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Source: Wikipedia
Source: Wikipedia

Last Year: It was the best of times for NBC (when it had The Voice and football), it was the worst of times for NBC (when it didn’t). While the peacock didn’t leave the basement, it gained a little bit of ground on it’s competitors. Unfortunately, the network’s new shows (especially on the comedy side) didn’t quite pan out as planned, so NBC was forced to fill a ton of holes on it’s schedule.

This Year: For the second straight year on NBC, we see a large number of new comedy options. Coming off of a year in which two of it’s flagship series (in 30 Rock and The Office) left the airwaves, NBC was really relying on some of it’s new shows to slip right in. So when NBC canceled every new comedy (and put Community on the bench in order to stabilize should one of it’s newer shows flop), we knew it was going to be a chaotic fall.

This is most seen in its’ Thursday comedy lineup. Parks and Recreation, the last holdout from last year, opens the night (starting 9/26). From there, we get three newcomers: Welcome to the Family (10/3), focused around two teenagers who find out they’re having a kid, and their families whom have to deal with the consequences, Sean Saves The World (10/3), a Sean Hayes vehicle, and NBC’s most hyped comedy option: The Michael J. Fox Show. The former “Must See” lineup is rounded out by network darling “Parenthood”.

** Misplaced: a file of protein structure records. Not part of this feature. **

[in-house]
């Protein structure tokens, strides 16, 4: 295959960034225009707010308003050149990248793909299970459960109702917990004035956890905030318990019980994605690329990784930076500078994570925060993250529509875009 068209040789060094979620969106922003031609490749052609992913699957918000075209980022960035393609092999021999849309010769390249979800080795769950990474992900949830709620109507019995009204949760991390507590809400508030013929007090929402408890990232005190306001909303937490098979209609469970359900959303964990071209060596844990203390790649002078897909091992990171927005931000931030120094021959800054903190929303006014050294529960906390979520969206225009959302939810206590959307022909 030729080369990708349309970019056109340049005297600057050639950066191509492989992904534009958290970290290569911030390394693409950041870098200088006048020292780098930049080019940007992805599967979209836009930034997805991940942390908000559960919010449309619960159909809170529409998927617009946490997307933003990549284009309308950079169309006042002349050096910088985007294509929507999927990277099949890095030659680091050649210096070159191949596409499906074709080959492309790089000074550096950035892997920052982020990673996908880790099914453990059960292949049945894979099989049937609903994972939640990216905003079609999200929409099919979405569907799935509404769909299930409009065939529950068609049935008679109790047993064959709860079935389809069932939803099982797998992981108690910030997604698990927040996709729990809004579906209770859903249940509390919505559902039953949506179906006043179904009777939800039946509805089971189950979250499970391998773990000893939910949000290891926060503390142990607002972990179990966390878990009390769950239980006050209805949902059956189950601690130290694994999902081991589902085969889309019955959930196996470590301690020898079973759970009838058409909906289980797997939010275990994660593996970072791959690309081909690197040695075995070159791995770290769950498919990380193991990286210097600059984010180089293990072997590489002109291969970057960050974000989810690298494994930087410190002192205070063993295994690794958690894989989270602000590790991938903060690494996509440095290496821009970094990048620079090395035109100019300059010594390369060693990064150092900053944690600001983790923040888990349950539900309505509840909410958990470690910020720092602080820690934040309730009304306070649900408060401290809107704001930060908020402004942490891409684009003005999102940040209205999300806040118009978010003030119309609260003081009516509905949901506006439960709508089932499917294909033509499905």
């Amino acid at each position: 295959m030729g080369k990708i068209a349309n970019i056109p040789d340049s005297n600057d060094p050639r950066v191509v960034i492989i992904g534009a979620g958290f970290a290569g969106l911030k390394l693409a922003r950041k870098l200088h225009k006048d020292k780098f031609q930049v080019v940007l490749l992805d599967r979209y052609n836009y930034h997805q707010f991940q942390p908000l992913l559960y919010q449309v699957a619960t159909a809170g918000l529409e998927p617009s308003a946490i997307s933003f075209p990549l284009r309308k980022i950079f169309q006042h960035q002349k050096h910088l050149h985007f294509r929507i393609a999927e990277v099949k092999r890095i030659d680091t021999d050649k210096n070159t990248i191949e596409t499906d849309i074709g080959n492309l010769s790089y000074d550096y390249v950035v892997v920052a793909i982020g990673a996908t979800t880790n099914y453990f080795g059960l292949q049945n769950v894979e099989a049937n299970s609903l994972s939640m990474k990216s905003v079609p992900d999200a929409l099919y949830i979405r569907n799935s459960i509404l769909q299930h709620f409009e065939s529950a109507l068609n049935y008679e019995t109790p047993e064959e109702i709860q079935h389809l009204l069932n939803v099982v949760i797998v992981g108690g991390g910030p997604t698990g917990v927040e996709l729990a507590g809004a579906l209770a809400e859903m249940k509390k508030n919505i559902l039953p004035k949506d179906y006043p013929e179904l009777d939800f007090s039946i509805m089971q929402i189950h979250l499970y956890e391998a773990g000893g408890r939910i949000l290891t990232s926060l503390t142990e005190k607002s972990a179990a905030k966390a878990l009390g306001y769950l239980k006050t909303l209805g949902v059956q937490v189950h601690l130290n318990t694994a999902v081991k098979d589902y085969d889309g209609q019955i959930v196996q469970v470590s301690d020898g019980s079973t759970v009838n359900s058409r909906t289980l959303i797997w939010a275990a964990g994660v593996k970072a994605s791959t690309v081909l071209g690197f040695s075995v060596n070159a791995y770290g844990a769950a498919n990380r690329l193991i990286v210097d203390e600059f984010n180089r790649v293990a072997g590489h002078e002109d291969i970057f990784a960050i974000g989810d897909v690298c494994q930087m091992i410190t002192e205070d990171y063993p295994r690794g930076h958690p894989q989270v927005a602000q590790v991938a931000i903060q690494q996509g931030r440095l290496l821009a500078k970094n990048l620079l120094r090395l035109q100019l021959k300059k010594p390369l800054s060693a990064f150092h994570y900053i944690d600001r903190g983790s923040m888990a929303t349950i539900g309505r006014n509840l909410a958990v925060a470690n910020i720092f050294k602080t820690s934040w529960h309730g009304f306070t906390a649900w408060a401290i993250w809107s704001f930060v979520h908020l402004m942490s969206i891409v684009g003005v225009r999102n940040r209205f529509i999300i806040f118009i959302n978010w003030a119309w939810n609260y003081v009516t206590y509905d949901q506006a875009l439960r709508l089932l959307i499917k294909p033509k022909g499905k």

Mondays and Tuesdays remain the purview of The Voice, and again the post-Voice slots go to shows that the network wishes to push, with newcomer The Blacklist and the returning Chicago Fire getting the Monday and Tuesday 10p.m. slots respectively. Leading into the results show on Tuesdays is the returning Biggest Loser, now in its’ 15th season. All of the aforementioned shows start the week of September 23rd.

Wednesday remains NBC’s big drama night, and unlike other networks, the Peacock tends to draw from a variety of genres for its’ dramas, putting long-running procedural Law and Order: Special Victims Unit (9/25), with sophomore drama Revolution (9/25) and debuting naval drama Ironsides (10/2). It should be interesting to see how Revolution fares, as last year it struggled without its’ Voice lead in and seems to be on a night where it doesn’t necessarily share the same audience as its’ lead-in.

We get an interesting mash-up of shows on Fridays this fall as well, with news-magazine Dateline flowing into NBC’s Friday night horror block of Grimm and newcomer Dracula. The block comes well after premiere week, debuting on 10/25. Personally, I am surprised to not see Hannibal mixed in there, as a Hannibal-Grimm-Dracula line up seems like a thriller fans murderer’s row (no pun intended).

Weekends on NBC are the domain of football, with the NFL taking the entirety of Sunday Nights for the fall and college sports slowly creeping into that Saturday slot. One interesting wrinkle is that the only show definitively programmed for Saturdays are reruns of SNL in the 10p.m. slot, a move that must be designed to get viewers to tune in after the cast overhauls of the last few seasons.

Tomorrow: It’s time to take a cursory glance at that other network, the CW.